Twitter "somewhere between" Google and Facebook. How do you get someone to value your unprofitable, revenue-challenged startup at $1 billion? You convince them that it will become the next Facebook or Google. That's what Jeff Horing, the venture capitalist who led Twitter's latest round told the Deal Journal. "When we modeled it, we were looking at revenue somewhere between Google and Facebook," Horing said. "Google monetizes at $30 a user and Facebook is about $2 a user. If you look at Twitter's user community and make some fairly conservative assumptions about revenue, we thought you could make a healthy exit at a multiple of a $1 billion." Business Insider imagines what Horing was actually thinking: "Are you kidding me? We agreed to whatever would get us in the round." Either way, Twitter's investors are expecting very big things.
2009's top small workplaces. Economic turmoil has a way of putting squishy concepts work environment lower down on some companies' lists of priorities. Others see hard times as an opportunity to commit to their employees' well-being in a way that distinguishes themselves from the pack. The Wall Street Journal teamed up with Winning Workplaces to identify 15 small businesses who built environments people wanted to work in. In some cases, these employers had to cut benefits, and even lay off workers, but transparent practices and open communication helped them emerge stronger. The list included Anthony Wilder Design/Build who made an appearance at the Great Game of Business breakout session at the Inc. 500. Are any of your competitors on the list?
Top 10 acquirers of green companies. With the billions funneled into the cleantech sector from stimulus grants and news about recent buyouts and IPOs, green CEOs have their eye on a lucrative exit. To them Greentech Media writes, "Face it. You won't hold an IPO. Your company will be sold." Among top 10 potential buyers? General Electric. Current obsessions include smart grid, energy storage, and components and software for green buildings. Applied Materials is another big contender. It's venture capital arm has been active. And last year, it quietly entered the market for manufacturing batteries and energy-efficient lights. For more acquirers, like ethanol-obsessed Valero or the German GE, check out the list. (via peHUB)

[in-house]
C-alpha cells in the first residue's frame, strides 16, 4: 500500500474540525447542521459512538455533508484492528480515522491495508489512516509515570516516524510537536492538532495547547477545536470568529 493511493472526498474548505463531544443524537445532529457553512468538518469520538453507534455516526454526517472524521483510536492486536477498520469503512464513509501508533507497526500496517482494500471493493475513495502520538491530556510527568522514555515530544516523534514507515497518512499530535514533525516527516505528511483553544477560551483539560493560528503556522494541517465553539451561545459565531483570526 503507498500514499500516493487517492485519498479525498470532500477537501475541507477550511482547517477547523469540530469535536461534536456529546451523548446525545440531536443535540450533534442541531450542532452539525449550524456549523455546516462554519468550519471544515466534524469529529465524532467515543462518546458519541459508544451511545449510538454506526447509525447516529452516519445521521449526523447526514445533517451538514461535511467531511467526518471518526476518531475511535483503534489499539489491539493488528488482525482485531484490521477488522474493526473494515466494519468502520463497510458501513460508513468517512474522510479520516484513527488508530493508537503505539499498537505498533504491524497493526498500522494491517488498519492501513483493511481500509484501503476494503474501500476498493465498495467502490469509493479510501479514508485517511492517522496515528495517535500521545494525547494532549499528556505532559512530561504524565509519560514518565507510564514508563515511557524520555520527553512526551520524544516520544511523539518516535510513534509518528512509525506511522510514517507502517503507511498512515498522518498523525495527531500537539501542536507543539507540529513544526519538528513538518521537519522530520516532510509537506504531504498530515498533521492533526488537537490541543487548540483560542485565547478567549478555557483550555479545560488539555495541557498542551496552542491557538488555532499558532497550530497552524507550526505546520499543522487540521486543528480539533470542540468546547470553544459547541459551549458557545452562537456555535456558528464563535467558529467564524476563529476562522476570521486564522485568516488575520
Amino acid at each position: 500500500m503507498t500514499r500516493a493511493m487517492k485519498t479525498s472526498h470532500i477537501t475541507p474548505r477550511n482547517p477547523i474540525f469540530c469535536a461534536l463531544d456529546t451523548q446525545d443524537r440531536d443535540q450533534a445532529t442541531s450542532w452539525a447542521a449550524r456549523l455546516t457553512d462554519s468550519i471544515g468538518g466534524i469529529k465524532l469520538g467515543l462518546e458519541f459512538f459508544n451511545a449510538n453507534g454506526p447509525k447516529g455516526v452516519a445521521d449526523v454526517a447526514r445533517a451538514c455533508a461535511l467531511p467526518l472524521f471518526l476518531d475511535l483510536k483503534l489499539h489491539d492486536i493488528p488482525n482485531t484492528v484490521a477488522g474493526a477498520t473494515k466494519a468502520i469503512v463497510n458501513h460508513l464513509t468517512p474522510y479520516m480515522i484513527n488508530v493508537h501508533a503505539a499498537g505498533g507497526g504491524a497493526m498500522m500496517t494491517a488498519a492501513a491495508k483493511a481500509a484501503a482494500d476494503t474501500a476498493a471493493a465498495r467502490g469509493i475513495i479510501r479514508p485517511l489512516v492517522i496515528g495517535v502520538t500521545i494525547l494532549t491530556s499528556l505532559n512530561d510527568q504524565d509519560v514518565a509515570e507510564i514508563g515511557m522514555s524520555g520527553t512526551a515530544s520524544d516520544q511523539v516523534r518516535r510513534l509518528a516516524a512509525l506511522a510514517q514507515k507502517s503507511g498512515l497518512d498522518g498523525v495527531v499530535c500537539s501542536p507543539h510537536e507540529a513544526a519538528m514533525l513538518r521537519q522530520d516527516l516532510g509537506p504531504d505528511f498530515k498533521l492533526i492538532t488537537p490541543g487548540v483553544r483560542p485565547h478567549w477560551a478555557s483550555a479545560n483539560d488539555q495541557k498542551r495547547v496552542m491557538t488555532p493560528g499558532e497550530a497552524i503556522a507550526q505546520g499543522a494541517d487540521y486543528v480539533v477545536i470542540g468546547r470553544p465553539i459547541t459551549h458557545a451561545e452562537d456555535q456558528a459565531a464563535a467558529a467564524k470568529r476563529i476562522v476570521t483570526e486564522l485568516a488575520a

NewEgg files for an IPO. NewEgg, the online computer retailer, is going public. The company, which had revenues of $2.1 billion in 2008, hopes to raise $175 million, according to MarketWatch, which notes that the past few weeks have seen "a flurry of IPOs". NewEgg's founders have managed to keep a low profile, but they're not unknown to Inc. readers. The company has appeared three times on the Inc. 500/5000 list.
Recruiting new hires from Twitter. You might already have a company blog and a Twitter account but they have more potential than just bolstering your brand and reaching out to your customers. Ben Parr, of Mashable has a piece on how to use social media to find star employees. Because you don't just want to hire any fast-fingered Joe or Jane, Parr doles out some advice on how to find the cream of the crop including examining a prospective hire's writing style and, you guessed it, counting their followers. "Followers are a rough vote of interest and confidence in an individual," he writes. "Someone with thousands of followers has likely made a strong reputation for themselves." Find more recruiting tools on our website.
Starbucks coffee has officially gone instant. Unveiled today nationwide, Starbucks Via Ready Brew is the company's first attempt at gaining a stake in the $21 billion global instant coffee business. As reported by CNN Money, the 'bucks has been facing flagging sales in competing against lower-priced rivals, such as McDonald's and Dunkin' Donuts. Kicking off their own much-needed caffeinated stimulus package, Starbucks will sell 3-packs of their Colombia or Italian Roast flavors for $2.95, and 12-packs for $9.95. Or, you can give it a try before you buy, October 2-5 at participating stores.
Outlooks remains cloudy for small businesses. The Dow may be flirting with the 10,000 mark, but small business owners still remain less cheery about the state of the economy. The Dallas Morning News reports on a Discover Small Business Watch survey released yesterday that shows more than two-thirds of small business owners say the recession is not over for them. Small business owners are typically an optimistic bunch, but their outlook for the upcoming holiday season is equally bleak. Nearly half of small business owners expect the fourth quarter to be worse than a year earlier, according to the survey. One Discover exec said that people "are eager for a definitive signal that the economy is on the mend, but America's small business owners aren't sending that message yet."
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